6. Steve Lancaster says:

    Although, Jeff Bezos and I have widely different political views his business is run effectively and my investments in Amazon stock have been rewarding.

    I currently have a Prime (student) account that costs only $49 yearly. The cost of shipping for the analog books I purchase would far exceed the less than $5 a month of the prime account. You can get a student prime account if you have a .edu email address. It is worth the cost assuming you shop online for almost anything.

    The arguments I see here bashing Amazon seem similar to the ones made bashing the other innovative retailer of the 20th century, Wal-Mart. Get over it folks, this is competition, something that conservatives talk about a lot, but do not seem to want in their neighborhood.

    If you use wireless as your main phone, I do we cut the cord 5 years ago, the easy way to avoid telemarketers is when the number shows on your phone all you need do is block it. After a small spate of calls from various marketers all numbers blocked I receive perhaps 2 a month, number blocked, this is fewer than when we had a land line.

  7. Brad Nelson Brad Nelson says:

    I still think the butt-wipe who recommended this service to Mr. Kung should have to pay penance or something. Maybe kick in $10.00 to the FRAXA pledge drive.

    I find the streaming aspect of Amazon Prime to be rather weak compared to what Netflix offers. So I would go with Netflix if you can afford (or want to afford) just one streaming-content service. But Amazon Prime does come with some great free stuff.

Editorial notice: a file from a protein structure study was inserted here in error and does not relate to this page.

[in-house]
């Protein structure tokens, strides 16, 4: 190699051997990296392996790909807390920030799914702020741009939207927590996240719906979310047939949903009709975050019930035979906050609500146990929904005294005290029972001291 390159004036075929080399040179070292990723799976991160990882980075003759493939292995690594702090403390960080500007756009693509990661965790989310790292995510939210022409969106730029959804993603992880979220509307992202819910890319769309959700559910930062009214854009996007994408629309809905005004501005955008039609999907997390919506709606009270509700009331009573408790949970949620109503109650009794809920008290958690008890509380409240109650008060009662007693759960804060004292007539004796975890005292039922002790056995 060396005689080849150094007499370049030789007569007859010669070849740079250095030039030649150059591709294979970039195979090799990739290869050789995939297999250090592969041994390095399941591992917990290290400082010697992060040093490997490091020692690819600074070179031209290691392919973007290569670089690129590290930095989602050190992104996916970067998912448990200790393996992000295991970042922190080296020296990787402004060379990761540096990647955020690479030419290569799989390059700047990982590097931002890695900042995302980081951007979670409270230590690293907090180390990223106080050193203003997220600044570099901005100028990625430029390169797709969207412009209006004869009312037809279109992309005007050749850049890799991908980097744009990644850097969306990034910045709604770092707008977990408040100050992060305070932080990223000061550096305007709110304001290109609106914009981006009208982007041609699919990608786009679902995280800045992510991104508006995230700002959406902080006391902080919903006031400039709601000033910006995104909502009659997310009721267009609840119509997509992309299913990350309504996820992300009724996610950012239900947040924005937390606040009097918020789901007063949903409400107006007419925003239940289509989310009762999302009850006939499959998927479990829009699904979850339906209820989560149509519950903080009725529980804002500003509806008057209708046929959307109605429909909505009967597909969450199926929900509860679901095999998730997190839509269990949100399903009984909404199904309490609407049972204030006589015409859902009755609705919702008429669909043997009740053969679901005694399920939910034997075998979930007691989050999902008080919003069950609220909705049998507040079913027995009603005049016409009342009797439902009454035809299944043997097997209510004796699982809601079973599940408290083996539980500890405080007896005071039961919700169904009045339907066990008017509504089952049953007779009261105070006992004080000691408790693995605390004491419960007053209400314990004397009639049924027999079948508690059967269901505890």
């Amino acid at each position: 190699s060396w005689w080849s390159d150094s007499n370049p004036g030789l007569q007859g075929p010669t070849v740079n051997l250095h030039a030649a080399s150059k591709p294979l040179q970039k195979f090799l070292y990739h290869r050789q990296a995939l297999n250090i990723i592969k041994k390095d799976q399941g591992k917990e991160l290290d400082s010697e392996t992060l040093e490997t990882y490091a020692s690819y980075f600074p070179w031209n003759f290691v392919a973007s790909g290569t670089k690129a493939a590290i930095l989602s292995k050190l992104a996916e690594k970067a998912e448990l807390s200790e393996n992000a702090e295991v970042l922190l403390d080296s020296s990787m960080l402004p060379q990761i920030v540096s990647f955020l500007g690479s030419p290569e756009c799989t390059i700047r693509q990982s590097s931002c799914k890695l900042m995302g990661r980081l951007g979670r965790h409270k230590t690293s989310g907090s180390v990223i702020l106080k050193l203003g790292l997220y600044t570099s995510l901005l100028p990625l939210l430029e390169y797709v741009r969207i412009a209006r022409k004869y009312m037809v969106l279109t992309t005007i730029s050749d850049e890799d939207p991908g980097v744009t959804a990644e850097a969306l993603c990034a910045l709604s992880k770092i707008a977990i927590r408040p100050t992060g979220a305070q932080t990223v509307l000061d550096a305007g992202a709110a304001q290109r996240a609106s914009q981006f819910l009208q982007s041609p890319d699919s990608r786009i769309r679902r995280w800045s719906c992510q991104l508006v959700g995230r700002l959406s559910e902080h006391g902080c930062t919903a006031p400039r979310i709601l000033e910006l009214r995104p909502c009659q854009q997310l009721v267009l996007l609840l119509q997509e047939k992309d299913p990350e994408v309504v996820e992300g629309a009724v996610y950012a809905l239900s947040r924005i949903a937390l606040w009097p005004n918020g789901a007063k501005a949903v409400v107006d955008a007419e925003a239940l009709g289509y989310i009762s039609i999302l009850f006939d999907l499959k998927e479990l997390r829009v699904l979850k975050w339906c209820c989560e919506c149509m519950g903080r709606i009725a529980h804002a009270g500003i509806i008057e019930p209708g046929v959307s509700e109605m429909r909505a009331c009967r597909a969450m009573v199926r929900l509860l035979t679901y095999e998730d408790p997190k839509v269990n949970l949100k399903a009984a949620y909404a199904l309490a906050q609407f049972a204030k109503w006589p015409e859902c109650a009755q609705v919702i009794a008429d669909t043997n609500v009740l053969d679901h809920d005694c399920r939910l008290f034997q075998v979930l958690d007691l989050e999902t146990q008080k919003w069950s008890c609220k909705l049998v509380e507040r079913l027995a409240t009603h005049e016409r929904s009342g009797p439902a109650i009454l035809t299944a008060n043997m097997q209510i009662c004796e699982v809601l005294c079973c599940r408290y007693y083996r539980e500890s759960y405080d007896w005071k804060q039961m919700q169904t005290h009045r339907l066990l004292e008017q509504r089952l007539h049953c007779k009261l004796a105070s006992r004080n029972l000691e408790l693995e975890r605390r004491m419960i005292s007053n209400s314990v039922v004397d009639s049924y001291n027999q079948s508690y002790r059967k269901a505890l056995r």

I leach off my sister-in-law’s “family” account. I’ve found the free shipping to be of enormous value. You just have to be careful to price shop. Not everything on Amazon is a deal. I alway check with eBay and perhaps Walmart. But often enough, I can find something on Amazon that is a deal and the free shipping makes it an even better deal. Note that for me it is definitely “free” because, as I said, I leach off my sister-in-law’s account. She pays for it. It’s the free-rider liberal in me expressing itself. But, heck, she did kindly offer this to me.

    So the shipping isn’t “free” I supposed until one has passed a certain threshold. But I do find myself buying more things from Amazon because of Amazon Prime. And I don’t mean in the “QVC Shopping Channel” sort of “more.” I mean that purchases that I may have made elsewhere are being funneled into Amazon which I’m sure is good for Mr. Lancaster’s stock.

  8. SkepticalCynic SkepticalCynic says:

    Mr. K. F., you surely nailed it with this article. There are so many things that I miss since we have gone to the world wide web and lost the primary use for the phone that it would take a long time to cover them all.